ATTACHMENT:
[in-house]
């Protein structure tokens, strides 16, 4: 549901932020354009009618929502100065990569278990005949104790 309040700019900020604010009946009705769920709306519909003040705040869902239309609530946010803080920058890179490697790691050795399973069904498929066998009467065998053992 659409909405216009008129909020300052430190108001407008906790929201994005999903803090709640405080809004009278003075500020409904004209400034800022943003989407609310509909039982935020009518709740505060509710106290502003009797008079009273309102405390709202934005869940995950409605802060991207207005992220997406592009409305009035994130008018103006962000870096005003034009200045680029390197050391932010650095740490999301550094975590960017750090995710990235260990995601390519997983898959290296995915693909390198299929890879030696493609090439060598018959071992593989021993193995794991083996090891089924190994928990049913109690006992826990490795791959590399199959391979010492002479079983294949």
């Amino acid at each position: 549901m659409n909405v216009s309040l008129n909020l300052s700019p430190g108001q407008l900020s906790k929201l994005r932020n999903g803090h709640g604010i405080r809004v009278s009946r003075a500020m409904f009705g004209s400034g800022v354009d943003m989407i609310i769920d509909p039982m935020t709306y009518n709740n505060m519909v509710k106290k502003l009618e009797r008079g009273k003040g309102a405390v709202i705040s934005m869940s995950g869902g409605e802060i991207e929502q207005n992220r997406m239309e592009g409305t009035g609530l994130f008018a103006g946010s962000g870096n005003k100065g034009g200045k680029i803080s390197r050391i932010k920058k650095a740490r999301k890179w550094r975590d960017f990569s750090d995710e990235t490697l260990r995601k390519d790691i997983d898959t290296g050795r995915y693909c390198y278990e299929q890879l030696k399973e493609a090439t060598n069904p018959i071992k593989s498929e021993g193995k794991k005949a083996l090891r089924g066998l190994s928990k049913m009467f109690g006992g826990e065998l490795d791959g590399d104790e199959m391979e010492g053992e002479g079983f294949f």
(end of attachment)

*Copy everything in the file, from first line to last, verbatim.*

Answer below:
[in-house]
């Protein structure tokens, strides 16, 4: 549901932020354009009618929502100065990569278990005949104790 309040700019900020604010009946009705769920709306519909003040705040869902239309609530946010803080920058890179490697790691050795399973069904498929066998009467065998053992 659409909405216009008129909020300052430190108001407008906790929201994005999903803090709640405080809004009278003075500020409904004209400034800022943003989407609310509909039982935020009518709740505060509710106290502003009797008079009273309102405390709202934005869940995950409605802060991207207005992220997406592009409305009035994130008018103006962000870096005003034009200045680029390197050391932010650095740490999301550094975590960017750090995710990235260990995601390519997983898959290296995915693909390198299929890879030696493609090439060598018959071992593989021993193995794991083996090891089924190994928990049913109690006992826990490795791959590399199959391979010492002479079983294949």
């Amino acid at each position: 549901m659409n909405v216009s309040l008129n909020l300052s700019p430190g108001q407008l900020s906790k929201l994005r932020n999903g803090h709640g604010i405080r809004v009278s009946r003075a500020m409904f009705g004209s400034g800022v354009d943003m989407i609310i769920d509909p039982m935020t709306y009518n709740n505060m519909v509710k106290k502003l009618e009797r008079g009273k003040g309102a405390v709202i705040s934005m869940s995950g869902g409605e802060i991207e929502q207005n992220r997406m239309e592009g409305t009035g609530l994130f008018a103006g946010s962000g870096n005003k100065g034009g200045k680029i803080s390197r050391i932010k920058k650095a740490r999301k890179w550094r975590d960017f990569s750090d995710e990235t490697l260990r995601k390519d790691i997983d898959t290296g050795r995915y693909c390198y278990e299929q890879l030696k399973e493609a090439t060598n069904p018959i071992k593989s498929e021993g193995k794991k005949a083996l090891r089924g066998l190994s928990k049913m009467f109690g006992g826990e065998l490795d791959g590399d104790e199959m391979e010492g053992e002479g079983f294949f």